Georgia provides a unique challenge for administering high school athletics.
The state has geographic issues unlike most states in the country. Its capital and largest city sits in the northern part of the state. More than half of the state’s population resides in metro Atlanta. Louisiana might be the most comparable state -- certainly in the South -- with the similar issue of one huge city in one portion of the state.
The GHSA, the body that presides over athletics for most of the state’s high schools, has the responsibility to set rules and regulations for schools that have different needs. In southern Georgia, one of the biggest concerns is travel, matching up schools of similar size and placing them in regions that don’t require hundreds of miles for every game. In Atlanta, schools deal with traffic and face problems such as regular transferring of athletes around the metro area.
The man at the head of the GHSA, executive director Ralph Swearngin, is the one most likely to draw the ire of folks unhappy with the state of athletics across the state. After 13 years at the helm of the GHSA -- and many years prior as a staff member -- Swearngin retired following the 2013-14 school year. Gary Phillips, the former football head coach at Johnson County and Swearngin’s top lieutenant for 13 years, has taken over as the new executive director. He has massive shoes to fill.
Swearngin, The Telegraph’s Sam Burke Award winner for service to high school athletics, has been beaten up by a lot of people across the state for as long as I can remember. It comes with the job. The man in the big chair has to take the hits. His predecessor, Tommy Guillebeau, surely did. Even Burke, the GHSA’s first executive director, must have taken considerable heat.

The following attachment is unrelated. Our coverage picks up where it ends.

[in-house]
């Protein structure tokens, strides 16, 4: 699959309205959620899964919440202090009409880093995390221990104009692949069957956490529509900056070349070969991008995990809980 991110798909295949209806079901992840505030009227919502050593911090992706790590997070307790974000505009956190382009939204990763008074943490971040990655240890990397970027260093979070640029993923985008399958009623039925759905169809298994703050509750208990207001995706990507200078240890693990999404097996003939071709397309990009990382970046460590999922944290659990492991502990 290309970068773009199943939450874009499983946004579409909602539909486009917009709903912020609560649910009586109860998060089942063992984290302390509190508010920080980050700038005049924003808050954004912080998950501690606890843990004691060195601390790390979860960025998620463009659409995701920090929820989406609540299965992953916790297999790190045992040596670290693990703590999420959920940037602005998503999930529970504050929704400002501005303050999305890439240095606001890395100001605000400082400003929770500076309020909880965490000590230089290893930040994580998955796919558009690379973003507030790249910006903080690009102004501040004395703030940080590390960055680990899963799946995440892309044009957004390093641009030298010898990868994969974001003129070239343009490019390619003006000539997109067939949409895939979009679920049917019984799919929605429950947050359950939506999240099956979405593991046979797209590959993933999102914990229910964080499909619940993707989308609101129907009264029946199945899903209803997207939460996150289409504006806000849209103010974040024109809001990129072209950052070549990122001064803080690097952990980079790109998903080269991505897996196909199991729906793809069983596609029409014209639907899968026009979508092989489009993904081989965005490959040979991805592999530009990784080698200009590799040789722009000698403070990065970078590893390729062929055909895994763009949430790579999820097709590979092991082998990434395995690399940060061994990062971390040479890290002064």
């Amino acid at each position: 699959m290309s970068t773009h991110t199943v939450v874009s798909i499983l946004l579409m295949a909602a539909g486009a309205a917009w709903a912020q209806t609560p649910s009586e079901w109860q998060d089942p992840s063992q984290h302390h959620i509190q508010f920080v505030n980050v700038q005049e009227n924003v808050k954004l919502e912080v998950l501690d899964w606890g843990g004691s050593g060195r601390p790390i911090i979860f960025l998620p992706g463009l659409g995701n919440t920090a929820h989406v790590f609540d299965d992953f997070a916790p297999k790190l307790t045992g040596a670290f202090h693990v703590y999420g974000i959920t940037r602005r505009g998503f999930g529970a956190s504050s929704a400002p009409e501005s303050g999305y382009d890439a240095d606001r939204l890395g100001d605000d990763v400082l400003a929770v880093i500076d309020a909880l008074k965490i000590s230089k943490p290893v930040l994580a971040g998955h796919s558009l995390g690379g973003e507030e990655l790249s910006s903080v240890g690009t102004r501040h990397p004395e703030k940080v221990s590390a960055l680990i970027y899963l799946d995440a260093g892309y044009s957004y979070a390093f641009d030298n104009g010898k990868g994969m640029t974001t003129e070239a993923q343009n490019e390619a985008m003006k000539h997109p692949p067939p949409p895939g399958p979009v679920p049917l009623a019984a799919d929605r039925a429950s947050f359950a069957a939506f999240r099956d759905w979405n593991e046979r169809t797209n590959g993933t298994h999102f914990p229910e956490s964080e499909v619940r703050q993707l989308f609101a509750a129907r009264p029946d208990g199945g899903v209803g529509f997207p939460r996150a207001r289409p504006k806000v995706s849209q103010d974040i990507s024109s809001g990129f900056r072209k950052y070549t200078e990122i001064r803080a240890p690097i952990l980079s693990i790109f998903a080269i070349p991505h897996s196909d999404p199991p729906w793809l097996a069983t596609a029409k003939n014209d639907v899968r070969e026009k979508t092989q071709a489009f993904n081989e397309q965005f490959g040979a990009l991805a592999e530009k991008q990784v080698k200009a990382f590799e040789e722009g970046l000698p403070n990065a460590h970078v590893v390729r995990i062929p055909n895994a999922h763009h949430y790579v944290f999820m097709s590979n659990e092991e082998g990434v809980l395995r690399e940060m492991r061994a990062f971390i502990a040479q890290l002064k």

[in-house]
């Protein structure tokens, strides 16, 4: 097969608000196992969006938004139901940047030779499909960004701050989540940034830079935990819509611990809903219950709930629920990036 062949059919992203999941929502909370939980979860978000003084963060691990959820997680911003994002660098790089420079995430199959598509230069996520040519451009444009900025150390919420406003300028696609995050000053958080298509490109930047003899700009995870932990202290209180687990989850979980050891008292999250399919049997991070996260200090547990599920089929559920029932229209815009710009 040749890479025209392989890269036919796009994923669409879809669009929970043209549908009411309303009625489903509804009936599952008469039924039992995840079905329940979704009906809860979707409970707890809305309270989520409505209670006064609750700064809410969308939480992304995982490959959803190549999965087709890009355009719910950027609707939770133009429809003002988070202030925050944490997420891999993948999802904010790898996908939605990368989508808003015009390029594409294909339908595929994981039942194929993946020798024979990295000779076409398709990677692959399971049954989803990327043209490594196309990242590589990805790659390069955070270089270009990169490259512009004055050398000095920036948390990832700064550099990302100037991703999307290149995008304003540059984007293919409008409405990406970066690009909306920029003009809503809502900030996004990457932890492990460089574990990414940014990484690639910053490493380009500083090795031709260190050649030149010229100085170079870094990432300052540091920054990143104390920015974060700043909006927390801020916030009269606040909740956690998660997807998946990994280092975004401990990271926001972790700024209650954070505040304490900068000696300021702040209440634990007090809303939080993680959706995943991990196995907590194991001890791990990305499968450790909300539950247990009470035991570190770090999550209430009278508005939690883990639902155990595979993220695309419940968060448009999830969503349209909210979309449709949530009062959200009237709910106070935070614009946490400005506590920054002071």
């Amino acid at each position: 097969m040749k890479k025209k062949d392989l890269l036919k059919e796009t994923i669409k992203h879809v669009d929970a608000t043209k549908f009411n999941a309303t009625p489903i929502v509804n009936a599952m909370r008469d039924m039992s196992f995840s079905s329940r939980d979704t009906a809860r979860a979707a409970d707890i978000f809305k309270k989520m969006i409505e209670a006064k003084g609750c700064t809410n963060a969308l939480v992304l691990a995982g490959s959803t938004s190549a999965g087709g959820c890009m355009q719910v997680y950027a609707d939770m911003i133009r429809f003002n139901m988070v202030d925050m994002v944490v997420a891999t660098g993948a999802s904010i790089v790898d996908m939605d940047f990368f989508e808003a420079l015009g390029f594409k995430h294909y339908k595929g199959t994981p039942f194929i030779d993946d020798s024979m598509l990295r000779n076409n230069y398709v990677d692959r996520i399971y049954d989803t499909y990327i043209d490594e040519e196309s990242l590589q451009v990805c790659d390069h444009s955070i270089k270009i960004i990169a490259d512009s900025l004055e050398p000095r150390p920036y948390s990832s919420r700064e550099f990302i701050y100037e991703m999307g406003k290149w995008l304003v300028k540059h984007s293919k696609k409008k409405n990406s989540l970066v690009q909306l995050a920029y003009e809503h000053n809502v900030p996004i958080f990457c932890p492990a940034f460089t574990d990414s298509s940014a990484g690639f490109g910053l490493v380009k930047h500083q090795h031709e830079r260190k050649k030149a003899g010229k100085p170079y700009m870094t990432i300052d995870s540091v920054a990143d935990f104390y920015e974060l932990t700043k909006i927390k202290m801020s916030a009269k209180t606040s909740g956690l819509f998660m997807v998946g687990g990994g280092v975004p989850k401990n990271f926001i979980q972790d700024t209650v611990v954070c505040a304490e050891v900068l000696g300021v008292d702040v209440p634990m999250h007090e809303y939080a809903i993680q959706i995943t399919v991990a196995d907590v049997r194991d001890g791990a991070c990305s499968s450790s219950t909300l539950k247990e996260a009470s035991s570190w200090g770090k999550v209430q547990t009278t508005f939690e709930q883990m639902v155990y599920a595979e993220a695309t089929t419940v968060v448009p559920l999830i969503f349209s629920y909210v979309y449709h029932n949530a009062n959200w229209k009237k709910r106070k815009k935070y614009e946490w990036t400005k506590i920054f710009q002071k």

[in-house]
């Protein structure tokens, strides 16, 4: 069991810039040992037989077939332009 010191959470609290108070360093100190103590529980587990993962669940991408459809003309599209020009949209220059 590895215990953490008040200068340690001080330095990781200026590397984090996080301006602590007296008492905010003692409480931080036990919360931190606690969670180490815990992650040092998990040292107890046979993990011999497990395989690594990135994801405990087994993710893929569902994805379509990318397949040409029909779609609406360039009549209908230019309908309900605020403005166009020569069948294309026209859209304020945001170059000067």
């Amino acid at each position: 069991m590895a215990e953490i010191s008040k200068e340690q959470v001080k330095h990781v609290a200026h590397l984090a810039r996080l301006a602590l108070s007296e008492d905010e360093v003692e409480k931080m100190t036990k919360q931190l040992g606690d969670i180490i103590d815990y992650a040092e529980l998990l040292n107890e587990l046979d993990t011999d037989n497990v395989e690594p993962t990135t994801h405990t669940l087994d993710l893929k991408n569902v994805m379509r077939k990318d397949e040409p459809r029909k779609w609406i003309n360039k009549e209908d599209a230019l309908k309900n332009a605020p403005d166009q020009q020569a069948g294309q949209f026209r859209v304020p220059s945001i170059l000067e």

But most of the inflammatory comments or thoughts towards Swearngin are unwarranted.
Swearngin brought an almost legal approach to the position.
I’ve been to more executive committee meetings during the past six years than any other person not on the committee or affiliated with the GHSA, and it would take more than two hands to count on my fingers how many times Swearngin told executive committee members they couldn’t do what they were trying to do.
There were committee meetings some wanted to hold in private, which would have been a violation of open meeting laws, but Swearngin halted them. A large portion of the executive committee wanted blood when the Houston County school board rezoned later that requested and changed the projected populations of schools in the county. Swearngin and the GHSA attorneys told the mob nothing could be done without the threat of a lawsuit coming.
Plenty of issues require a deft touch rather than a hammer, and Swearngin excelled at taking a legal approach to them instead of an emotional one.
Many of the big issues that drive conversation in this state? He could do little about them.
Southern schools don’t always agree with reclassification, but what can be done? There is a lack of large schools south of Macon. The association is too Atlanta friendly. The basketball, golf, softball, track and field, wrestling and cross country championships aren’t in Atlanta, even though most of the member schools are located in the metro area.
The private schools that don’t like the public-private split in Class A? Swearngin wasn’t a fan of it either, but the executive committee voted for it and the GHSA largely made the best of the situation.
Too many schools recruit. The NCAA can’t police recruiting, so how is a small GHSA staff going to do so?
This isn’t to say Swearngin and I haven’t butted heads. We’ve argued about the release of reclassification information before his staff could tell the state. I think the GHSA could do a better job with news media access and the distribution of information at state championship events. But I respect him, and I’ve always thought he did the best job he could despite having to answer to the association’s oversized executive committee.
Now, Phillips has all of those same challenges to deal with.
Contact Jonathan Heeter at 744-4400 or email@example.com